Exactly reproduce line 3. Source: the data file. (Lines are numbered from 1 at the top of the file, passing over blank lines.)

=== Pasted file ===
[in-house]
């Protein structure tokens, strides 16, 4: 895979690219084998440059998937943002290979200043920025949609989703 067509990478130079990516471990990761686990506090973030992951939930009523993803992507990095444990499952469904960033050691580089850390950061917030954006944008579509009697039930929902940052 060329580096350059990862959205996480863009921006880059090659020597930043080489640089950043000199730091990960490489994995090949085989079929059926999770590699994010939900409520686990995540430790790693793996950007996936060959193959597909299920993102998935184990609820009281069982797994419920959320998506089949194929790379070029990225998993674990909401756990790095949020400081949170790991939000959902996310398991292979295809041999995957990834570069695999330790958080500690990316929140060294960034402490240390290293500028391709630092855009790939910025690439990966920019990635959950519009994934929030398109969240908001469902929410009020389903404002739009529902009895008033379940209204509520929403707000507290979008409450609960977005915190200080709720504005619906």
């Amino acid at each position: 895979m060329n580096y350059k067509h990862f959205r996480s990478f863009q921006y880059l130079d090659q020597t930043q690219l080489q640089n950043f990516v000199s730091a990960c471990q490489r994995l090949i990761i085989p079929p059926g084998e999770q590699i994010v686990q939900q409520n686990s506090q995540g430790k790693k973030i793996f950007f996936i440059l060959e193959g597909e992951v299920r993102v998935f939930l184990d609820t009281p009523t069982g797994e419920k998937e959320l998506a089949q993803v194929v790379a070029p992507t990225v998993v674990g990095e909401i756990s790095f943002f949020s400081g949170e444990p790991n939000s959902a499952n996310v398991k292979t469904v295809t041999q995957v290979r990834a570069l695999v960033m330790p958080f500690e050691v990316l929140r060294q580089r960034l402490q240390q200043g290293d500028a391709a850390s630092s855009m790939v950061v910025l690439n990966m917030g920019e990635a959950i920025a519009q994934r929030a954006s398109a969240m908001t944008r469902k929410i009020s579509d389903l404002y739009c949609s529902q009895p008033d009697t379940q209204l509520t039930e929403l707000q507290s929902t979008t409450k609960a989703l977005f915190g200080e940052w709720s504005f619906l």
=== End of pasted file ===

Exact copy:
């Amino acid at each position: 895979m060329n580096y350059k067509h990862f959205r996480s990478f863009q921006y880059l130079d090659q020597t930043q690219l080489q640089n950043f990516v000199s730091a990960c471990q490489r994995l090949i990761i085989p079929p059926g084998e999770q590699i994010v686990q939900q409520n686990s506090q995540g430790k790693k973030i793996f950007f996936i440059l060959e193959g597909e992951v299920r993102v998935f939930l184990d609820t009281p009523t069982g797994e419920k998937e959320l998506a089949q993803v194929v790379a070029p992507t990225v998993v674990g990095e909401i756990s790095f943002f949020s400081g949170e444990p790991n939000s959902a499952n996310v398991k292979t469904v295809t041999q995957v290979r990834a570069l695999v960033m330790p958080f500690e050691v990316l929140r060294q580089r960034l402490q240390q200043g290293d500028a391709a850390s630092s855009m790939v950061v910025l690439n990966m917030g920019e990635a959950i920025a519009q994934r929030a954006s398109a969240m908001t944008r469902k929410i009020s579509d389903l404002y739009c949609s529902q009895p008033d009697t379940q209204l509520t039930e929403l707000q507290s929902t979008t409450k609960a989703l977005f915190g200080e940052w709720s504005f619906l």